A study by NHS Digital, which reveals reasons for sickness absence, shows NHS senior managers and managers cited stress, anxiety and depression as the main reason for sickness absences.
According to the study, 348,028 working days were lost across the NHS due to anxiety, stress and depression in April 2019 alone, contributing to almost a quarter of all sickness.
Senior managers and managers were most likely to cite stress, anxiety and depression as the cause of their absence, accounting for 32.5% and 32% of the time off (equivalent to 8,152 days) in April.
Around a quarter of nurses and health visitors cited poor mental health as their cause for sickness absence.
Speaking to Health Service Journal, NHS Providers Director of Policy and Strategy Miriam Deakin said: “Without fundamentally increasing capacity by improving recruitment and retention, it is challenging for trusts to overturn worrying trends such as sickness absence.
“Trusts are doing all they can to support their workforce, and rightly focusing on staff engagement, inclusivity and building positive working cultures.”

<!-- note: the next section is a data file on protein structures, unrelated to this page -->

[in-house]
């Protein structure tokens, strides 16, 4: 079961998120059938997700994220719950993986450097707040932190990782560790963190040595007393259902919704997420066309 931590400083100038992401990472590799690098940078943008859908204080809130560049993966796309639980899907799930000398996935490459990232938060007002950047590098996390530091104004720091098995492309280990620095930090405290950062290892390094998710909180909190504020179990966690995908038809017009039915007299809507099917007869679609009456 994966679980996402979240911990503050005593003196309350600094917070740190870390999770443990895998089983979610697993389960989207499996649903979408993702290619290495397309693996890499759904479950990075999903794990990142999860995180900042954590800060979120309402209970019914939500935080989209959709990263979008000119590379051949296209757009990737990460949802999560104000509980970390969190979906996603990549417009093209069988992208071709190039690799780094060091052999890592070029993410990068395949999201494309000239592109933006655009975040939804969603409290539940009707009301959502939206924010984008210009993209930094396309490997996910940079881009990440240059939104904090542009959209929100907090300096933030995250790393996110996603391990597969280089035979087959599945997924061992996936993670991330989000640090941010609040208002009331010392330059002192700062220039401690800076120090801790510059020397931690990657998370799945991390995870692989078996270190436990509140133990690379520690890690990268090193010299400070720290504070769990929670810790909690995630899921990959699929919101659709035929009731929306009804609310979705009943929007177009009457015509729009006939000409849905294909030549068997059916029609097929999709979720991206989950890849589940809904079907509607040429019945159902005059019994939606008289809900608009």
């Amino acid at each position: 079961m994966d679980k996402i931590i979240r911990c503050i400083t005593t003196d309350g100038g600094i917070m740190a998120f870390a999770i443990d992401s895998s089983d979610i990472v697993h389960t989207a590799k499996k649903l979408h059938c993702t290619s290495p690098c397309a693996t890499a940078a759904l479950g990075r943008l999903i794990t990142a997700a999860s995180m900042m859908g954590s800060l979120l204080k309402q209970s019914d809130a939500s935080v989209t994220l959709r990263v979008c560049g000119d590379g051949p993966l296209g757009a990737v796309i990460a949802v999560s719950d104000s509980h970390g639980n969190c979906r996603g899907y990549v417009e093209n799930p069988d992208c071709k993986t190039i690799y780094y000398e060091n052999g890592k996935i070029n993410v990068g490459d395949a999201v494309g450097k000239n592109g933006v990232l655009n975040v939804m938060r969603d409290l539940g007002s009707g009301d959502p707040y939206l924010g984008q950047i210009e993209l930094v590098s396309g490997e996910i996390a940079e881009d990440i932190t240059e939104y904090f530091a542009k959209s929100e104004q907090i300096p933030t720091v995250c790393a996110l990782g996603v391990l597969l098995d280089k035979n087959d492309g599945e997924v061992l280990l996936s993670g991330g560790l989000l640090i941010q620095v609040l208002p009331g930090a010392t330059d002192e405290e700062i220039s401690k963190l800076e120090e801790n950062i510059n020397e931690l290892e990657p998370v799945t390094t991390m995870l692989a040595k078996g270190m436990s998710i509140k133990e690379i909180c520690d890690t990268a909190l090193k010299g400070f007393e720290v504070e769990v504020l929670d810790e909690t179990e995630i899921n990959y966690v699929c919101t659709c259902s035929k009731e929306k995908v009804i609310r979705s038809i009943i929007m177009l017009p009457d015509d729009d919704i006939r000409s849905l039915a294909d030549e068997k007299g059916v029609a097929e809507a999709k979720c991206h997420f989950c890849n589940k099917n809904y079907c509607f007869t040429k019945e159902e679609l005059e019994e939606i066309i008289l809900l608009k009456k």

In total, NHS staff took 1.4 million sick days in April 2019. The second most comment reason for sick leave after poor mental health was musculoskeletal problems which accounted for 10% of days taken off.
NHS Digital research also showed that sickness absence rates in the NHS increased from 3.79% in April 2019 to 4.06% in April this year.
NHS Employers Chief Executive, Danny Mortimer, added: “Some things have already been done or are underway. There was a three-year investment in public sector pay, done and enacted last year. There is a real understanding and obligation on employers to improve the quality in their offer for employees.
“We just have to make sure jobs are do-able. People have to feel they can do the best for their patients.”
Data from the Office of National Statistics showed stress and anxiety accounts for 7% of sickness absences across the UK.
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